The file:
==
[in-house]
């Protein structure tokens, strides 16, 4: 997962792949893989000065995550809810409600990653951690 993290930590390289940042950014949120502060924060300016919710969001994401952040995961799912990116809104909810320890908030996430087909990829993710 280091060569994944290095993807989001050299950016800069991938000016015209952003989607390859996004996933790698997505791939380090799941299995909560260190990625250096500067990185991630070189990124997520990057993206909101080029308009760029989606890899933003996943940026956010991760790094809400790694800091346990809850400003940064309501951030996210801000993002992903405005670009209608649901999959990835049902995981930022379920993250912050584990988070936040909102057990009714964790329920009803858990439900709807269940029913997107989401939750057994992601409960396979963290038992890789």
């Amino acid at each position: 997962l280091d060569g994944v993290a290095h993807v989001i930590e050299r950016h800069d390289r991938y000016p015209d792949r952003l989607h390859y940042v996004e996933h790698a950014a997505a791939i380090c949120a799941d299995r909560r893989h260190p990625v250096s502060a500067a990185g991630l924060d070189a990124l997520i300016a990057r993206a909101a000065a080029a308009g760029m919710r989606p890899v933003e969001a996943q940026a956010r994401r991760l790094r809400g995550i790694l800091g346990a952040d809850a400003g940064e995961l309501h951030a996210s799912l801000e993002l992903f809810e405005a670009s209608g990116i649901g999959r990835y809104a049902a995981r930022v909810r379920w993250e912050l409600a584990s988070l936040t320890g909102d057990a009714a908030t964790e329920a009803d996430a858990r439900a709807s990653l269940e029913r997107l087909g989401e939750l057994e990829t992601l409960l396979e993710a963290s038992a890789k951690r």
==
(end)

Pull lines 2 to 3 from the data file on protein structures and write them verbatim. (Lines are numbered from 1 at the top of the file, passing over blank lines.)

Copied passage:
């Protein structure tokens, strides 16, 4: 997962792949893989000065995550809810409600990653951690 993290930590390289940042950014949120502060924060300016919710969001994401952040995961799912990116809104909810320890908030996430087909990829993710 280091060569994944290095993807989001050299950016800069991938000016015209952003989607390859996004996933790698997505791939380090799941299995909560260190990625250096500067990185991630070189990124997520990057993206909101080029308009760029989606890899933003996943940026956010991760790094809400790694800091346990809850400003940064309501951030996210801000993002992903405005670009209608649901999959990835049902995981930022379920993250912050584990988070936040909102057990009714964790329920009803858990439900709807269940029913997107989401939750057994992601409960396979963290038992890789």
């Amino acid at each position: 997962l280091d060569g994944v993290a290095h993807v989001i930590e050299r950016h800069d390289r991938y000016p015209d792949r952003l989607h390859y940042v996004e996933h790698a950014a997505a791939i380090c949120a799941d299995r909560r893989h260190p990625v250096s502060a500067a990185g991630l924060d070189a990124l997520i300016a990057r993206a909101a000065a080029a308009g760029m919710r989606p890899v933003e969001a996943q940026a956010r994401r991760l790094r809400g995550i790694l800091g346990a952040d809850a400003g940064e995961l309501h951030a996210s799912l801000e993002l992903f809810e405005a670009s209608g990116i649901g999959r990835y809104a049902a995981r930022v909810r379920w993250e912050l409600a584990s988070l936040t320890g909102d057990a009714a908030t964790e329920a009803d996430a858990r439900a709807s990653l269940e029913r997107l087909g989401e939750l057994e990829t992601l409960l396979e993710a963290s038992a890789k951690r």